private void ApplyScroll(RichTextBox Source, RichTextBox Target, ScrollBarDirection Direction)
{
    // unhook target from relevant event, otherwise we end up in an infinite loop!
    switch (Direction)
    {
        case ScrollBarDirection.SB_VERT:
        {
            Target.VScroll -= rtb_VScroll;
        } break;
        case ScrollBarDirection.SB_HORZ:
        {
            Target.HScroll -= rtb_HScroll;
        } break;
    }

    IntPtr ptrLparam = new IntPtr(0);
    IntPtr ptrWparam;

    // Prepare scroll info struct
    SCROLLINFO si = new SCROLLINFO();
    si.cbSize = (uint)Marshal.SizeOf(si);
    si.fMask = (uint)ScrollInfoMask.SIF_ALL;

    // Get current scroller posion
    GetScrollInfo(Source.Handle, (int)Direction, ref si);

    // if we're tracking, set target to current track position
    if ((si.nTrackPos > 0) || ((si.nTrackPos == 0) && (si.nPos != 0)))
    {
        si.nPos = si.nTrackPos;
    }

    // Reposition scroller
    SetScrollInfo(Target.Handle, (int)Direction, ref si, true);
    ptrWparam = new IntPtr(SB_THUMBTRACK + 0x10000 * si.nPos);

    // send the relevant message to the target control, and rehook the event
    switch (Direction)
    {
        case ScrollBarDirection.SB_VERT:
        {
            SendMessage(Target.Handle, WM_VSCROLL, ptrWparam, ptrLparam);
            Target.VScroll += new EventHandler(this.rtb_VScroll);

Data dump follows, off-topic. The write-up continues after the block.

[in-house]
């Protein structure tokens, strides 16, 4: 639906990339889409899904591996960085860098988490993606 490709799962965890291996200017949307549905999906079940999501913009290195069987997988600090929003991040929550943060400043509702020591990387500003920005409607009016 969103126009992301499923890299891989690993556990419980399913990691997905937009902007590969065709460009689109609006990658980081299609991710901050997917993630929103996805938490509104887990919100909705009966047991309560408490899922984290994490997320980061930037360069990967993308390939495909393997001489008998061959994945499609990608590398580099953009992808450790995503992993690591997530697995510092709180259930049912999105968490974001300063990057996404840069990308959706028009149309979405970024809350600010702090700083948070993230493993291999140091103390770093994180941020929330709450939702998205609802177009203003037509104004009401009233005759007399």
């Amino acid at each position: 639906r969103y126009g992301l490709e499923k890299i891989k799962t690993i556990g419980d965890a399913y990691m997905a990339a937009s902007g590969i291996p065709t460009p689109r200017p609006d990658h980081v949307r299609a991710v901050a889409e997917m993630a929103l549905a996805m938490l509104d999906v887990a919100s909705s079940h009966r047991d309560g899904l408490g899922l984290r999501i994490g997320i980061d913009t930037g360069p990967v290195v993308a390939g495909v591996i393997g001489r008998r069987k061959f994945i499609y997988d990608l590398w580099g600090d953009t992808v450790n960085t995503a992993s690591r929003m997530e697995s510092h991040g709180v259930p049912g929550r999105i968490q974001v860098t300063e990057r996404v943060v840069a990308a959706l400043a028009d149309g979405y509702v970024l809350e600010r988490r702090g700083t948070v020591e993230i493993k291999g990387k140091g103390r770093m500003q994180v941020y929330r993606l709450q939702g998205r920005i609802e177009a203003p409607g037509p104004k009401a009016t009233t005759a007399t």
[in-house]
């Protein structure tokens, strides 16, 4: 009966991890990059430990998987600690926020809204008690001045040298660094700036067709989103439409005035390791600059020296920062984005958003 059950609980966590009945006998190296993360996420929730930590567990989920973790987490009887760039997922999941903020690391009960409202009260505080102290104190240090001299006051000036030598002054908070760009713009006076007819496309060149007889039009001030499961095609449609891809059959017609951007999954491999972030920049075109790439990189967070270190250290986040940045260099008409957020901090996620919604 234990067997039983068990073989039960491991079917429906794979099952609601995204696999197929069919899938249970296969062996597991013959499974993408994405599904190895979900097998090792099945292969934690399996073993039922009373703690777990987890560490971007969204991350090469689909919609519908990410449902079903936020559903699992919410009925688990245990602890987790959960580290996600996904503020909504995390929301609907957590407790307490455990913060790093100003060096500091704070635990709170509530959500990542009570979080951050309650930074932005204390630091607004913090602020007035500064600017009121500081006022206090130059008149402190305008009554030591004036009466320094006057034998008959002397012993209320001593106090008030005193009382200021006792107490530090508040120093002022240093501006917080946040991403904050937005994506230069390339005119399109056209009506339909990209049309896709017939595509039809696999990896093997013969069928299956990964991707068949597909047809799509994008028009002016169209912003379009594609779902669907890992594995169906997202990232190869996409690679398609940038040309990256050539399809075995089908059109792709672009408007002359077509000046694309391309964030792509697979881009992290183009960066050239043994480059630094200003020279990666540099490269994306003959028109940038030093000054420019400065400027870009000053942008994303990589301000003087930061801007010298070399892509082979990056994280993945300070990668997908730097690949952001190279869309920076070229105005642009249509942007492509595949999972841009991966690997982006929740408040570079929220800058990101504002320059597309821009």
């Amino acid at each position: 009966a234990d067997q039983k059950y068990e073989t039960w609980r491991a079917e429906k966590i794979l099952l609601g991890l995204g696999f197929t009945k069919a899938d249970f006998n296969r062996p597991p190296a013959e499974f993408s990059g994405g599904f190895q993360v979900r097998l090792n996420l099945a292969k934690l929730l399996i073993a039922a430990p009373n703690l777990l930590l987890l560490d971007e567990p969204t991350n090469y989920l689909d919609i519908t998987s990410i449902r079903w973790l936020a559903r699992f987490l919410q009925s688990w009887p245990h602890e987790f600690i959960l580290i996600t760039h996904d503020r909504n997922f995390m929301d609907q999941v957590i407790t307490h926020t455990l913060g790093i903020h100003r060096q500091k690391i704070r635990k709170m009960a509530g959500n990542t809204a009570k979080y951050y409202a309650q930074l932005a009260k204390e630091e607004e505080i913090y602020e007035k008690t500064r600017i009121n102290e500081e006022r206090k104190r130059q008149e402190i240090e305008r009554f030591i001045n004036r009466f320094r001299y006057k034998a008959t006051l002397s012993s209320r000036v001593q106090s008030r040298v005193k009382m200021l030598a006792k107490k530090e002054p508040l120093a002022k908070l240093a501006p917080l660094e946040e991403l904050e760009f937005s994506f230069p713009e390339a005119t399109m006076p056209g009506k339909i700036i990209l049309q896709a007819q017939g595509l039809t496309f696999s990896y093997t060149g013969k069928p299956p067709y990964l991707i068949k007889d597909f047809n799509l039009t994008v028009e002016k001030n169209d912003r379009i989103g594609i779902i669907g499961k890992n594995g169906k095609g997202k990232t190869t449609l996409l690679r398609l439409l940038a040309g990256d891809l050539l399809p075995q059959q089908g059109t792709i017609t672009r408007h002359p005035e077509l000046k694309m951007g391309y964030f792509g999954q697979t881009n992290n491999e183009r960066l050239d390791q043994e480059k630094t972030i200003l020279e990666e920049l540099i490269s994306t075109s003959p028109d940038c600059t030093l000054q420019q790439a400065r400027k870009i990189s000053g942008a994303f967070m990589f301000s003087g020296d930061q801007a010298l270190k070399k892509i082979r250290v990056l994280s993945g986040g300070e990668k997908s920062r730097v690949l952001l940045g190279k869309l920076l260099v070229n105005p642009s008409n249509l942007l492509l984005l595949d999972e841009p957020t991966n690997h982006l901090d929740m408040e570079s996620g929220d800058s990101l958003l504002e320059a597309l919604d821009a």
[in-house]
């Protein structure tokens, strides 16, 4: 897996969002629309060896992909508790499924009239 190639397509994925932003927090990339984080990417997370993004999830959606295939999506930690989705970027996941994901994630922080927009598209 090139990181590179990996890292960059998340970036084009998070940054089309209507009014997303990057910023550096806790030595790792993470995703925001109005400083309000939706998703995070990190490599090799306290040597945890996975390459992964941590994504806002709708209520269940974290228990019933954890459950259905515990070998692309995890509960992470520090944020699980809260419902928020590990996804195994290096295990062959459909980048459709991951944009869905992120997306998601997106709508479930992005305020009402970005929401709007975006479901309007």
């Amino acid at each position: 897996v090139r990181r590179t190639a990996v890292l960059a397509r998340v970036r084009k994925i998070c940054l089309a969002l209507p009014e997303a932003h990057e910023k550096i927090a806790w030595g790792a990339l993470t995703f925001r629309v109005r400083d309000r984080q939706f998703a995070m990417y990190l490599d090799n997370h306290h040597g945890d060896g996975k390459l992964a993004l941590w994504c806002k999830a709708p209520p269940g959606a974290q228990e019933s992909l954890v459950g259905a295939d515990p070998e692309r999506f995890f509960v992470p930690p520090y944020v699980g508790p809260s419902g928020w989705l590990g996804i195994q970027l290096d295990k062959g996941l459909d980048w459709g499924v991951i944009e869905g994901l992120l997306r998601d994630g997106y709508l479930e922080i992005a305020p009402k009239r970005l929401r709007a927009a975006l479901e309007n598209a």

} break;
        case ScrollBarDirection.SB_HORZ:
        {
            SendMessage(Target.Handle, WM_HSCROLL, ptrWparam, ptrLparam);
            Target.HScroll += new EventHandler(this.rtb_HScroll);
        } break;
    }
}

What this does is apply the scroll position from one text box to the other. While setting the scroll position, you need to unhook from the scroll event on the target text box, otherwise, you end up in an infinite loop (so left applies to right, right gets event, right applies to left, left gets event, left applies to right...).

Another gotcha here is setting the scroll position while the user is tracking (scrolling with the mouse held down over the scroll bar). The bit of code that handles this is:

// if we're tracking, set target to current track position
if ((si.nTrackPos > 0) || ((si.nTrackPos == 0) && (si.nPos != 0)))
{
    si.nPos = si.nTrackPos;
}

This basically says that if the track position is set, or the track position is 0 and the previous resting position is not 0, then set the target position to the track position from the source.

History

This is the initial release of this component, no history as yet!

License

This article, along with any associated source code and files, is licensed under The Code Project Open License (CPOL)

About the Author

Matt Whitfield
Architect HTEC Ltd / Atlantis Interactive
United Kingdom United Kingdom
I started using computers when I was 6. It was all downhill from there!

Comments and Discussions

 
GeneralMy vote of 5 PinmvpKanasz Robert24-Sep-12 6:10 
Question"{}" bug Pinmemberjasonangela20-Aug-12 16:26 
QuestionReally Good. PinmemberMember 82521736-Oct-11 10:24 
GeneralSuperb Pinmemberpsymon2515-Sep-10 4:58 
GeneralThis doesnt work with large files PinmemberCoderMan1219-Nov-09 6:56 
GeneralRe: This doesnt work with large files PinmemberMatt Whitfield11-Nov-09 0:19 
GeneralRe: This doesnt work with large files PinmemberCoderMan12118-Nov-09 4:57 
General1.sql and 2.sql Pinmembercakirhal1-Jul-08 20:18 
GeneralRe: 1.sql and 2.sql PinmemberMatt Whitfield1-Jul-08 22:13 
Questionhow about a snapshot? PinmemberUnruled Boy20-Jun-08 17:53